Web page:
Families of first responders have unique stresses and unique expectations. But it’s difficult to discuss these stresses and expectations outside emergency services circles. Firstly there is this feeling that the general public won’t understand. More significantly, divulging that their responder family member is suffering in some way feels like they’re breaching an unwritten ‘confidentiality code’ such as don’t embarrass the organisation, the crew or the individual by speaking about individual or family mental health issues. What happens on the job stays on the job which extends to family members.
There is also the old belief that telling your family about any incidents affecting you will adversely impact that family member’s mental health. Organisational confidentiality regulations support that notion – yet talking about and processing traumatic incidents is critical in any recovery process.
7) Relevent Social Support
When responders experience work related stress, they have a number of barriers to disclosing struggles to friends who are not part of the emergency services culture. One barrier is confidentiality – they are not supposed to discuss the details of their work with anyone from the general public.
Secondly, there is the notion (real or perceived) that those who haven’t done the job could not possibly understand what they’ve experienced.
Thirdly, there is the reluctance to ‘burden’ civilians with the graphic details of incidents for fear they may end up suffering vicariously as a result of the disclosures.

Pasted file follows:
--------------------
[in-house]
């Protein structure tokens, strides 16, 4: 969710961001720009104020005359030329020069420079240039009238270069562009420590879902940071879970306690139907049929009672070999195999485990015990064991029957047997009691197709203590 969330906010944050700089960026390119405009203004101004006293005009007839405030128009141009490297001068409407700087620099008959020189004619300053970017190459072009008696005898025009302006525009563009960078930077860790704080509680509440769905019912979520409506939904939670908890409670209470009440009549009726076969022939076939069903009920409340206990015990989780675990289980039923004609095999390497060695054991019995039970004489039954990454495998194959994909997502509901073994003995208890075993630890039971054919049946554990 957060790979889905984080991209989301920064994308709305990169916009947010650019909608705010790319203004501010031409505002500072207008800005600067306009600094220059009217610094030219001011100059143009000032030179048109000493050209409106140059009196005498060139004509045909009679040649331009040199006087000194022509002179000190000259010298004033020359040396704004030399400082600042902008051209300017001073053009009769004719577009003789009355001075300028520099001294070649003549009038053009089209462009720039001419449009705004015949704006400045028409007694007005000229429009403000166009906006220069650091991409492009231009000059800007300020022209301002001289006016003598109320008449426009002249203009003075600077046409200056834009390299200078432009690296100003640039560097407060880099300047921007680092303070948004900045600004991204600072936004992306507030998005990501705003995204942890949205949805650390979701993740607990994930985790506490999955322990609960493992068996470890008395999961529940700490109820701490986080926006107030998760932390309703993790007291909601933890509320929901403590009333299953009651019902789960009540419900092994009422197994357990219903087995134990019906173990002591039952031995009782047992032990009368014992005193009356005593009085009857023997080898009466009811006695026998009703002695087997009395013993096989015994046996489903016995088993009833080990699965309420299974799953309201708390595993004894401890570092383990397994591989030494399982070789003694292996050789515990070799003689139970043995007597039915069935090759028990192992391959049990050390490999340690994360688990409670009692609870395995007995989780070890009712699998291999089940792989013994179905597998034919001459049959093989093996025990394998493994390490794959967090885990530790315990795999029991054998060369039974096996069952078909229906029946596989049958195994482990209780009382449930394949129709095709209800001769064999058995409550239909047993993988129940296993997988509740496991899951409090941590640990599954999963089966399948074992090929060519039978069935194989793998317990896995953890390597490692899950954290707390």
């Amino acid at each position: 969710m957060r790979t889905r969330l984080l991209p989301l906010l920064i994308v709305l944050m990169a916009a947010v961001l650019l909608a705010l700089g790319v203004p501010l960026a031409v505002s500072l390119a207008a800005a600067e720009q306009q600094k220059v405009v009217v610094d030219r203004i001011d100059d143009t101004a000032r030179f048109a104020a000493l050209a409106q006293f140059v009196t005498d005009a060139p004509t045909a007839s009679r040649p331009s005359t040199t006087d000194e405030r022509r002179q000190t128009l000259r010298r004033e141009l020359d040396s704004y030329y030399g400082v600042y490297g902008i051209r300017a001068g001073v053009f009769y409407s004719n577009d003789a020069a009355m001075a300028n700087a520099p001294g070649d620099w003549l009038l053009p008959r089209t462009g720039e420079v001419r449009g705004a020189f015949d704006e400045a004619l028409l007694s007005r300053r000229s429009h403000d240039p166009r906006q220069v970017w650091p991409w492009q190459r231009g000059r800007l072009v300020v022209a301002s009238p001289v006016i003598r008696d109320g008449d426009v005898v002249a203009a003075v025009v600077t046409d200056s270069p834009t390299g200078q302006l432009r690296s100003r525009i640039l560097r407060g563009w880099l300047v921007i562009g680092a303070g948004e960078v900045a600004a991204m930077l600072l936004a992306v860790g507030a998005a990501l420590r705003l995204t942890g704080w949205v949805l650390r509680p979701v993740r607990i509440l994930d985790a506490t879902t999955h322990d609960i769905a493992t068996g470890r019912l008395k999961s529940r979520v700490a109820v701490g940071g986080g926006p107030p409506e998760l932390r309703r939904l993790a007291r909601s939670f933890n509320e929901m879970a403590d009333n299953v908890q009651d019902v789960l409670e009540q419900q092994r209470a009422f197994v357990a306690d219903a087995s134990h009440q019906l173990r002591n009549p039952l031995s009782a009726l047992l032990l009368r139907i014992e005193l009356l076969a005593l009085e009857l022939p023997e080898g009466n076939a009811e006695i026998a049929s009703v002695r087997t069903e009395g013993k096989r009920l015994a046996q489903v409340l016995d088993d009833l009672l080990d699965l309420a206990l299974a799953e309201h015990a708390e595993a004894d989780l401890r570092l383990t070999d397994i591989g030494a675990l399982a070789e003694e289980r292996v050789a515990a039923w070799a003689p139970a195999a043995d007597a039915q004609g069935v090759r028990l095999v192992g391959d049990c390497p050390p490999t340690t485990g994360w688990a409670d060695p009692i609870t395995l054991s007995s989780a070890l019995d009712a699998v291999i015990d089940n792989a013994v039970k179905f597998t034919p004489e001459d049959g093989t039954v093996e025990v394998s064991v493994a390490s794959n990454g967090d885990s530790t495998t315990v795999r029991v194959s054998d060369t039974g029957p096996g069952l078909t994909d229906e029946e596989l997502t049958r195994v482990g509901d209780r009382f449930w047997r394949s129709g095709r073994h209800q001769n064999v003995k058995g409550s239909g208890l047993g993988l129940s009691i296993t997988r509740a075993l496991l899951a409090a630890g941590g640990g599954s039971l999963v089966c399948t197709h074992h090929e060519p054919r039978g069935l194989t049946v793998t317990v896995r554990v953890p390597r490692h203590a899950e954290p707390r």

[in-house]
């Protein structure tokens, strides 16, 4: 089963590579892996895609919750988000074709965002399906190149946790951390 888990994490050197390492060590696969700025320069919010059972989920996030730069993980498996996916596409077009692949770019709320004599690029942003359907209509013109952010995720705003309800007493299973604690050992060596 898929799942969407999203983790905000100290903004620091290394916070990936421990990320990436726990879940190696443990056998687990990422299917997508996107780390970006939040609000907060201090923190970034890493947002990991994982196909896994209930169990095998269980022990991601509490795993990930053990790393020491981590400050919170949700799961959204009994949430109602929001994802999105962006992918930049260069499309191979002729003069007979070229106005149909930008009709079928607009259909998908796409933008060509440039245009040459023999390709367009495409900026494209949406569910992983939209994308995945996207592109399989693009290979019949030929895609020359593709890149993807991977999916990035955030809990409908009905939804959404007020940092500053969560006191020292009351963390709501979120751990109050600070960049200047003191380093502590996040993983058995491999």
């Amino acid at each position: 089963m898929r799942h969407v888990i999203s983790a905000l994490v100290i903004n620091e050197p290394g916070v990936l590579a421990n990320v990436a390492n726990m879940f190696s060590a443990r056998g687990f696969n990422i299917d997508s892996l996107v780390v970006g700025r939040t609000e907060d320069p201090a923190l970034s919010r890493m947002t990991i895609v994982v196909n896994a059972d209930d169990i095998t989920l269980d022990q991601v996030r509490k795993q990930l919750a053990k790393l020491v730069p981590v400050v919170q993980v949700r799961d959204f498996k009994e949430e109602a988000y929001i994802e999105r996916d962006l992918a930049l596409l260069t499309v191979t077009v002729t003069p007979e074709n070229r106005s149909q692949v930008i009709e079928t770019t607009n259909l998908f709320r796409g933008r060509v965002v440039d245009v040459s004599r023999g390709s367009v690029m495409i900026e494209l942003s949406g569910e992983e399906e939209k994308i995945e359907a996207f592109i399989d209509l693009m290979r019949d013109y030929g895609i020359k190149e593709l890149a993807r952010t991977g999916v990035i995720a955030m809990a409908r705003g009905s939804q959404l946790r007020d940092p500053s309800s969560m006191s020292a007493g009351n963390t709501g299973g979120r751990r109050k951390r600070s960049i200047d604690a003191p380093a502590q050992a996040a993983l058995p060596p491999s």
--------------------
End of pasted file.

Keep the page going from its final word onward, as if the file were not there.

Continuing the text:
8) Workplace Injury Processes
Theoretically when a first responder needs to take time off duty to heal, there are systems in place to support recovery and return to work, or to support a dignified exit from the service with support to utilise their skills in another field.
Unfortunately – as evidenced by numerous government inquiries- this is rarely the reality. Psychological injuries are often exacerbated in this space and it is vital for helping professionals to familiarize themselves with (and lobby for change to) common practices and their impact – including surveillance, isolation from colleagues, breach of trust, stressful appointments and interview techniques and inappropriate work placement referrals.
What Advice Can Those In The Helping Professions Take From This?
If you treat an emergency services person with depression, anxiety or PTSD without understanding the context in which their illness or injury occurred, then you are not only doing your client a disservice, but you could in fact be damaging their potential for an effective recovery. It is vital that you have a genuine understanding of emergency services culture both today and historically.
Secondly, should we as professionals not be advocating on behalf of this group? In Australia alone there are over 400,000 paid, part time and volunteer emergency services responders – add their family members and that’s a huge population group affected by unique stresses! To advocate effectively, helping professionals need to understand the systems their lives function in, and systems which impact on wellbeing and recovery.
Thirdly, there is a strong need to focus on prevention – on a global level the media are telling us there is a “mental health crisis among emergency services workers.” We’ve seen these sorts of reports for years. What is actually happening to prevent mental health issues among emergency services responders? What sorts of consultations are happening? Who is invited to these consultations? Who is the information from these consultations being disseminated to? And what are the results of these consultations “on the frontline”?
No matter what field of practice you are in, I urge you to educate yourself on ALL the factors impacting the mental health of those who keep us, our families and our communities safe.